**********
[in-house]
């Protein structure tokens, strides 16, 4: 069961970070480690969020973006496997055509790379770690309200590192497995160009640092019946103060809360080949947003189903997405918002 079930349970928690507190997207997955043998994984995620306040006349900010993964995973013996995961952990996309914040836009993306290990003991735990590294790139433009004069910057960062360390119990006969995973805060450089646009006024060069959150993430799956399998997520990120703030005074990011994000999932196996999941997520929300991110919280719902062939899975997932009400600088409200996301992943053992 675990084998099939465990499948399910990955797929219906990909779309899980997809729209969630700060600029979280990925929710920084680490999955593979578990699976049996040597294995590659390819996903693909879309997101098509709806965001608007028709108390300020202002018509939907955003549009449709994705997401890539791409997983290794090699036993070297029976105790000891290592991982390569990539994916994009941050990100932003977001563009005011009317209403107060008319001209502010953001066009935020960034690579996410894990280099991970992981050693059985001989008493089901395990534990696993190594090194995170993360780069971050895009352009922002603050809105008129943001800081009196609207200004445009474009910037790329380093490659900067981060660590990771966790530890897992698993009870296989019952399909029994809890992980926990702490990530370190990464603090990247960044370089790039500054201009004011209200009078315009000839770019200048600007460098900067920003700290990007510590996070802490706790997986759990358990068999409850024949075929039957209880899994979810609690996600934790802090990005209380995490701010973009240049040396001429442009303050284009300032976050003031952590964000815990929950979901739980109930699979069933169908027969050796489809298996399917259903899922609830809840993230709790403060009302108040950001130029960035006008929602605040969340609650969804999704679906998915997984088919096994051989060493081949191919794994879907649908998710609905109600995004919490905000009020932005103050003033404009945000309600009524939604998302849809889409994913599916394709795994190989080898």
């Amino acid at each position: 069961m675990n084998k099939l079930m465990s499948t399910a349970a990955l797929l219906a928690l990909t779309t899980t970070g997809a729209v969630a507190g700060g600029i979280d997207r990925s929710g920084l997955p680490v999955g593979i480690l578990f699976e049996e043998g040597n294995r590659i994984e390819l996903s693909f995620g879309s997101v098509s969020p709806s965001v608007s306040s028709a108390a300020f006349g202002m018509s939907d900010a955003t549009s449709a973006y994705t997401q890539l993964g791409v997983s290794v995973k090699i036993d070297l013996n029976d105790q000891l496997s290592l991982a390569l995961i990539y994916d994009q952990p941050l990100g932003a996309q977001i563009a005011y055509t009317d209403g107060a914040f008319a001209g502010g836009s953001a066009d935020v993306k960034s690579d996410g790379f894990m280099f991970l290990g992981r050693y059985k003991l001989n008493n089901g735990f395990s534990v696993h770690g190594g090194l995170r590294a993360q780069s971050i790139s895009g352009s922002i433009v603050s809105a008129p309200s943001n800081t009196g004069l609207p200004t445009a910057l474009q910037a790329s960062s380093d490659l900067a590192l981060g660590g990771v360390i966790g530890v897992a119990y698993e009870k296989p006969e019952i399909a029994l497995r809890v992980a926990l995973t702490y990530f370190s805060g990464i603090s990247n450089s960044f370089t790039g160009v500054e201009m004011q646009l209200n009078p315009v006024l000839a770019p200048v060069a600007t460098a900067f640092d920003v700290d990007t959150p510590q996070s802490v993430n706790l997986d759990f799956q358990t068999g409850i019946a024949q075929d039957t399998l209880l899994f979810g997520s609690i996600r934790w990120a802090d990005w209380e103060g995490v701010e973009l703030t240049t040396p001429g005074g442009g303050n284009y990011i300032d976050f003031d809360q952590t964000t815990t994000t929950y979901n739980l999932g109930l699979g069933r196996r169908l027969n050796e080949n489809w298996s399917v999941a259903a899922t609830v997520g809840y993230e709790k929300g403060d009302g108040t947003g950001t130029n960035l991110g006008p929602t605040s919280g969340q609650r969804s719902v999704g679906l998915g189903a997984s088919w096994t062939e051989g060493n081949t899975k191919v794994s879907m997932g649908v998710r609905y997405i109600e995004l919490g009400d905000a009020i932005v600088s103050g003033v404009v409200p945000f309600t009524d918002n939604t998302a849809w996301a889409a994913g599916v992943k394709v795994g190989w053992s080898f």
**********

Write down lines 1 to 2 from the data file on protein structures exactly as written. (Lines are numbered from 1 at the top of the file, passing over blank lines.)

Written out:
[in-house]
């Protein structure tokens, strides 16, 4: 069961970070480690969020973006496997055509790379770690309200590192497995160009640092019946103060809360080949947003189903997405918002 079930349970928690507190997207997955043998994984995620306040006349900010993964995973013996995961952990996309914040836009993306290990003991735990590294790139433009004069910057960062360390119990006969995973805060450089646009006024060069959150993430799956399998997520990120703030005074990011994000999932196996999941997520929300991110919280719902062939899975997932009400600088409200996301992943053992 675990084998099939465990499948399910990955797929219906990909779309899980997809729209969630700060600029979280990925929710920084680490999955593979578990699976049996040597294995590659390819996903693909879309997101098509709806965001608007028709108390300020202002018509939907955003549009449709994705997401890539791409997983290794090699036993070297029976105790000891290592991982390569990539994916994009941050990100932003977001563009005011009317209403107060008319001209502010953001066009935020960034690579996410894990280099991970992981050693059985001989008493089901395990534990696993190594090194995170993360780069971050895009352009922002603050809105008129943001800081009196609207200004445009474009910037790329380093490659900067981060660590990771966790530890897992698993009870296989019952399909029994809890992980926990702490990530370190990464603090990247960044370089790039500054201009004011209200009078315009000839770019200048600007460098900067920003700290990007510590996070802490706790997986759990358990068999409850024949075929039957209880899994979810609690996600934790802090990005209380995490701010973009240049040396001429442009303050284009300032976050003031952590964000815990929950979901739980109930699979069933169908027969050796489809298996399917259903899922609830809840993230709790403060009302108040950001130029960035006008929602605040969340609650969804999704679906998915997984088919096994051989060493081949191919794994879907649908998710609905109600995004919490905000009020932005103050003033404009945000309600009524939604998302849809889409994913599916394709795994190989080898």